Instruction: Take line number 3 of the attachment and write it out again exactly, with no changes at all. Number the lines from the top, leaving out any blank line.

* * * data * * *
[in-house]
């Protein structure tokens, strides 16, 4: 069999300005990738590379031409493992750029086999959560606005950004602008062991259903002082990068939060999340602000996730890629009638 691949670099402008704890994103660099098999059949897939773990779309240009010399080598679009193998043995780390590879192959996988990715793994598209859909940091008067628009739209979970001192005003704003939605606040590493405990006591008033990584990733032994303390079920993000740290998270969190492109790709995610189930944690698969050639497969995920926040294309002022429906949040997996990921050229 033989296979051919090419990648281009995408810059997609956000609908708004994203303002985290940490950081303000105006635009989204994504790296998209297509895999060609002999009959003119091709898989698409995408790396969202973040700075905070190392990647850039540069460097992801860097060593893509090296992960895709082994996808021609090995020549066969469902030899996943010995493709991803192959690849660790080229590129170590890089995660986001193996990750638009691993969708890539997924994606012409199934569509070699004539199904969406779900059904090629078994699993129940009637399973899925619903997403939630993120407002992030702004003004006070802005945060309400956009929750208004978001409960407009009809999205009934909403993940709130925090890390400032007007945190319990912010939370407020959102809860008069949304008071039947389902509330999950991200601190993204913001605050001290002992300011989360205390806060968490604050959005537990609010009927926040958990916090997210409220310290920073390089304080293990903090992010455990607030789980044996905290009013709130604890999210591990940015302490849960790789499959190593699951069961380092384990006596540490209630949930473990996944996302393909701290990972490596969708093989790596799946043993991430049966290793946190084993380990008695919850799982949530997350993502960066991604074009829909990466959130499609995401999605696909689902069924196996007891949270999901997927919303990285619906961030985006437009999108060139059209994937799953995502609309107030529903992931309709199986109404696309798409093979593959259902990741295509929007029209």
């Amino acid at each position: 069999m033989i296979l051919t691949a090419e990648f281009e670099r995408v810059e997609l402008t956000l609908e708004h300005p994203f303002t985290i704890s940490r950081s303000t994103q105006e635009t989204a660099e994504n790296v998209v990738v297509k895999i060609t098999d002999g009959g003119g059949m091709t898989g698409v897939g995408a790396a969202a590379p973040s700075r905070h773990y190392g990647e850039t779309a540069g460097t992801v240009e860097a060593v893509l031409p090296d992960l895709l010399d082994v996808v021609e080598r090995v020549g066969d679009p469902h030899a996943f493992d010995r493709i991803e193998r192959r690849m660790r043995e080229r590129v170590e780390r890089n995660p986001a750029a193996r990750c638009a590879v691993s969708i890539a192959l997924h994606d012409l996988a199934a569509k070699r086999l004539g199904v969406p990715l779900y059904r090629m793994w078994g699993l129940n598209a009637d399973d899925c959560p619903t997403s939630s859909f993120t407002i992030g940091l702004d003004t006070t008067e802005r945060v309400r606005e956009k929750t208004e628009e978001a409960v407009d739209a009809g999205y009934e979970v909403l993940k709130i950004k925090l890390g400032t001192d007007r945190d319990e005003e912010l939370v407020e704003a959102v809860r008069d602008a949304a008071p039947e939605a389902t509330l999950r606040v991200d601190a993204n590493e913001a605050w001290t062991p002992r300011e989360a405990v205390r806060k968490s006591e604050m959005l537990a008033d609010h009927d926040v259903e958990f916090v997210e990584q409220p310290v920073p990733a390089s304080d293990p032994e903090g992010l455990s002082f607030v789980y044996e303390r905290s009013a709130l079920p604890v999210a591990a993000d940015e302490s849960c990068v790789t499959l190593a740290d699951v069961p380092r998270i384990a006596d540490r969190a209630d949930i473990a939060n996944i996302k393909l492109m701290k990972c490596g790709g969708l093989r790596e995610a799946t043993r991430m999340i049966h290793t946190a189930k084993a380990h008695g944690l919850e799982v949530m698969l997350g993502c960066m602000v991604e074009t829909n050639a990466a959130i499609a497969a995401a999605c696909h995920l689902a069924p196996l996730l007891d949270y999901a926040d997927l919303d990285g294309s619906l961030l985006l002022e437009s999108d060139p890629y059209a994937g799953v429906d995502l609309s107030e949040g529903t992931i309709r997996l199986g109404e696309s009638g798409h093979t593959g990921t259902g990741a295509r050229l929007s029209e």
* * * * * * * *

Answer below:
């Amino acid at each position: 069999m033989i296979l051919t691949a090419e990648f281009e670099r995408v810059e997609l402008t956000l609908e708004h300005p994203f303002t985290i704890s940490r950081s303000t994103q105006e635009t989204a660099e994504n790296v998209v990738v297509k895999i060609t098999d002999g009959g003119g059949m091709t898989g698409v897939g995408a790396a969202a590379p973040s700075r905070h773990y190392g990647e850039t779309a540069g460097t992801v240009e860097a060593v893509l031409p090296d992960l895709l010399d082994v996808v021609e080598r090995v020549g066969d679009p469902h030899a996943f493992d010995r493709i991803e193998r192959r690849m660790r043995e080229r590129v170590e780390r890089n995660p986001a750029a193996r990750c638009a590879v691993s969708i890539a192959l997924h994606d012409l996988a199934a569509k070699r086999l004539g199904v969406p990715l779900y059904r090629m793994w078994g699993l129940n598209a009637d399973d899925c959560p619903t997403s939630s859909f993120t407002i992030g940091l702004d003004t006070t008067e802005r945060v309400r606005e956009k929750t208004e628009e978001a409960v407009d739209a009809g999205y009934e979970v909403l993940k709130i950004k925090l890390g400032t001192d007007r945190d319990e005003e912010l939370v407020e704003a959102v809860r008069d602008a949304a008071p039947e939605a389902t509330l999950r606040v991200d601190a993204n590493e913001a605050w001290t062991p002992r300011e989360a405990v205390r806060k968490s006591e604050m959005l537990a008033d609010h009927d926040v259903e958990f916090v997210e990584q409220p310290v920073p990733a390089s304080d293990p032994e903090g992010l455990s002082f607030v789980y044996e303390r905290s009013a709130l079920p604890v999210a591990a993000d940015e302490s849960c990068v790789t499959l190593a740290d699951v069961p380092r998270i384990a006596d540490r969190a209630d949930i473990a939060n996944i996302k393909l492109m701290k990972c490596g790709g969708l093989r790596e995610a799946t043993r991430m999340i049966h290793t946190a189930k084993a380990h008695g944690l919850e799982v949530m698969l997350g993502c960066m602000v991604e074009t829909n050639a990466a959130i499609a497969a995401a999605c696909h995920l689902a069924p196996l996730l007891d949270y999901a926040d997927l919303d990285g294309s619906l961030l985006l002022e437009s999108d060139p890629y059209a994937g799953v429906d995502l609309s107030e949040g529903t992931i309709r997996l199986g109404e696309s009638g798409h093979t593959g990921t259902g990741a295509r050229l929007s029209e």